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British Journal of Haematology, 1999, 105, 25–32

Historical Review

THE HISTORY OF HAEMOPHILIA IN THE ROYAL FAMILIES OF EUROPE

On 17 July 1998 a historic ceremony of mourning and commemoration took place in the ancestral church of the Peter and Paul Fortress in St Petersburg. President Boris Yeltsin, in a dramatic eleventh-hour change of heart, decided to represent his country when the bones of the last emperor, Tsar Nicholas II, and his family were laid to rest 80 years to the day after their assassination in Yekaterinberg (Binyon, 1998). Prince Michael of Kent expressed his sadness over the controversy surrounding the burial which he described as ‘a great opportunity to heal divisions in Russian society’. He described it as ‘ironic that the Orthodox Church, for so long the bedrock of the people’s faith, should find it difficult to give this blessing the country had expected’. ‘I have studied the results of DNA testing carried out in England and abroad and am convinced that the remains are those of the Tsar and his family’ (The Times, 1998a). Unfortunately, politicians and the hierarchy of the Russian Orthodox Church had argued about what to do with the bones previously stored in plastic bags in a provincial city mortuary. Politics, ecclesiastical intrigue, secular ambition, and emotions had fuelled the debate. Yeltsin and the Church wanted to honour a man many consider to be a saint, but many of the older generation are opposed to the rehabilitation of a family which symbolizes the old autocracy. Yeltsin’s sudden decision to attend the funeral sets him at odds with the Russian Church, which remains sceptical about the authenticity of the bones and insists that the recent DNA tests are fallible. The scientific evidence regarding the remains seems overwhelming, but the historical drama continues. What has this got to do with haematology and haemo- philia in particular? Most of us are aware that Tsar Nicholas II’s son, Alexei, had haemophilia. What is not always appreciated is the impact that haemophilia has had on the Royal Houses of Europe for over 100 years. The interest has only been heightened by the unknown whereabouts of Alexei and one of his sisters. As we shall see, there is even now a possibility that the mystery may be solved.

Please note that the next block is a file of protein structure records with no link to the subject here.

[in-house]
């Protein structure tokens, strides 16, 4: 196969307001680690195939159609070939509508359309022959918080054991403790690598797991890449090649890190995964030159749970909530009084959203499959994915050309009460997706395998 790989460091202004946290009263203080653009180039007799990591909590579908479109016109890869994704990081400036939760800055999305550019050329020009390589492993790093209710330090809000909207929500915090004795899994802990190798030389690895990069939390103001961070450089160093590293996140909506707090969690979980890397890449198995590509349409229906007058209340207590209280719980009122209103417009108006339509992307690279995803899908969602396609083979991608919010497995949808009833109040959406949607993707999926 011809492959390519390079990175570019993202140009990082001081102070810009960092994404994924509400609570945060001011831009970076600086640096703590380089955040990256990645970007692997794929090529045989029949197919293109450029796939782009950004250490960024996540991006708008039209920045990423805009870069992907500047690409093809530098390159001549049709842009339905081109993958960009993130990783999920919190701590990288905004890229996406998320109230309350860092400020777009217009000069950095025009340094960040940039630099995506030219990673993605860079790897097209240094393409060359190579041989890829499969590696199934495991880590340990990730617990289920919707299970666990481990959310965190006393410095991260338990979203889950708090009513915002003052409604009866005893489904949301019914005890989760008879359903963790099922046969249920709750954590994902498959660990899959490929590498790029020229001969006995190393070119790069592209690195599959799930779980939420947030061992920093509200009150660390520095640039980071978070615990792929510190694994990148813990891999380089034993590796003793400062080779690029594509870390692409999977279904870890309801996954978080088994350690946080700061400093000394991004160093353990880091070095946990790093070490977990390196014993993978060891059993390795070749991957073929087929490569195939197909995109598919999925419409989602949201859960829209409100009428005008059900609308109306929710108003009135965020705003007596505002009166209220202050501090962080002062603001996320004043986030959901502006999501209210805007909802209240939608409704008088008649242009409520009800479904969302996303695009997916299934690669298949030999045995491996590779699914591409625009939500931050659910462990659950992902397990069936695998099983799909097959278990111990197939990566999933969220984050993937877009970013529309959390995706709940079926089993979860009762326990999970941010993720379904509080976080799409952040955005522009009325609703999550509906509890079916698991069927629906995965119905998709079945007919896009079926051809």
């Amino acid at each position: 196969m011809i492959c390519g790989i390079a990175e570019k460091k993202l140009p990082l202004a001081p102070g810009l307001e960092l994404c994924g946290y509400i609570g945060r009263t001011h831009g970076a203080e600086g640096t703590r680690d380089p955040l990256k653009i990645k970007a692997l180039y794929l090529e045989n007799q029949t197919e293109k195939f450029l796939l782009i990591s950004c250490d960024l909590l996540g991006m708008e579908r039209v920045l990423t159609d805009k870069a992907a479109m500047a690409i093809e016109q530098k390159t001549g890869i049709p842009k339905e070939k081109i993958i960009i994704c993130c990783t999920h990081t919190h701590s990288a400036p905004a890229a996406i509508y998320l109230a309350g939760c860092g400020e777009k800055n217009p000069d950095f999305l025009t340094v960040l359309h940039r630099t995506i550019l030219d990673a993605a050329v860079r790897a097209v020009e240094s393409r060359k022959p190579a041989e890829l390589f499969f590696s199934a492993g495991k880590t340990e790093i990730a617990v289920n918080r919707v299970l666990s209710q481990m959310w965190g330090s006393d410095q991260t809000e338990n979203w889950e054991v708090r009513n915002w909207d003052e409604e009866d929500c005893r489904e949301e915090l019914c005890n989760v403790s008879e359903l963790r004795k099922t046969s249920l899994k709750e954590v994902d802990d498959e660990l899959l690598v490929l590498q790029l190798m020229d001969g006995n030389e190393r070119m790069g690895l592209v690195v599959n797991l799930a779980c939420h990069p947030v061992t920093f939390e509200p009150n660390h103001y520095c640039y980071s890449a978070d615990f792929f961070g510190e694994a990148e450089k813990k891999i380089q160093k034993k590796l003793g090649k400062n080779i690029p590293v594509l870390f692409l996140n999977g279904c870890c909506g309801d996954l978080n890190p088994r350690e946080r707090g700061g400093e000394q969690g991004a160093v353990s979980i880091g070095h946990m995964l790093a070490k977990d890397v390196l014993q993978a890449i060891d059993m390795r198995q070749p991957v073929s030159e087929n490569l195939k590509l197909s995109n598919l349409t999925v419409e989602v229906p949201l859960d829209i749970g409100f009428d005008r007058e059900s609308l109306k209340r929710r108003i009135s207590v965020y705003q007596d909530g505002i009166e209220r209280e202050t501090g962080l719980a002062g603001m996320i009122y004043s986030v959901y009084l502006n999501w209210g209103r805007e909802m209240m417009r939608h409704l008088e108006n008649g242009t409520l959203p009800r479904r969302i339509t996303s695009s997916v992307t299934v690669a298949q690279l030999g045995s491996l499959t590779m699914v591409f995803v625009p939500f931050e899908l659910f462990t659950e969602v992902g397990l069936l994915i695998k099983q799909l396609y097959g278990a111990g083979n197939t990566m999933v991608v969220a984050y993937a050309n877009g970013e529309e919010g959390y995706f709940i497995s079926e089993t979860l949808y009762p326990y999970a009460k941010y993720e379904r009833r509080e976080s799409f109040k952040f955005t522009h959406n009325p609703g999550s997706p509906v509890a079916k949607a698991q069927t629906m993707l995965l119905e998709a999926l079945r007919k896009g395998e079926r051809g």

Haemophilia and the Royal Family of Russia

Queen Victoria. Our story starts, almost inevitably, with Queen Victoria of England who had nine children by Albert, Prince of Saxe-Coburg-Gotha. Victoria was certainly an obligate carrier for haemophilia as over 20 individuals subsequently inherited the condition (Figs 1 and 2). Princess Alice (1843–78) was Victoria’s third child and second daughter. Having married the Duke of Hesse at an early age,

Correspondence: Dr Richard F. Stevens, Consultant Paediatric Haematologist, Royal Manchester Children’s Hospital, Manchester M27 4HA.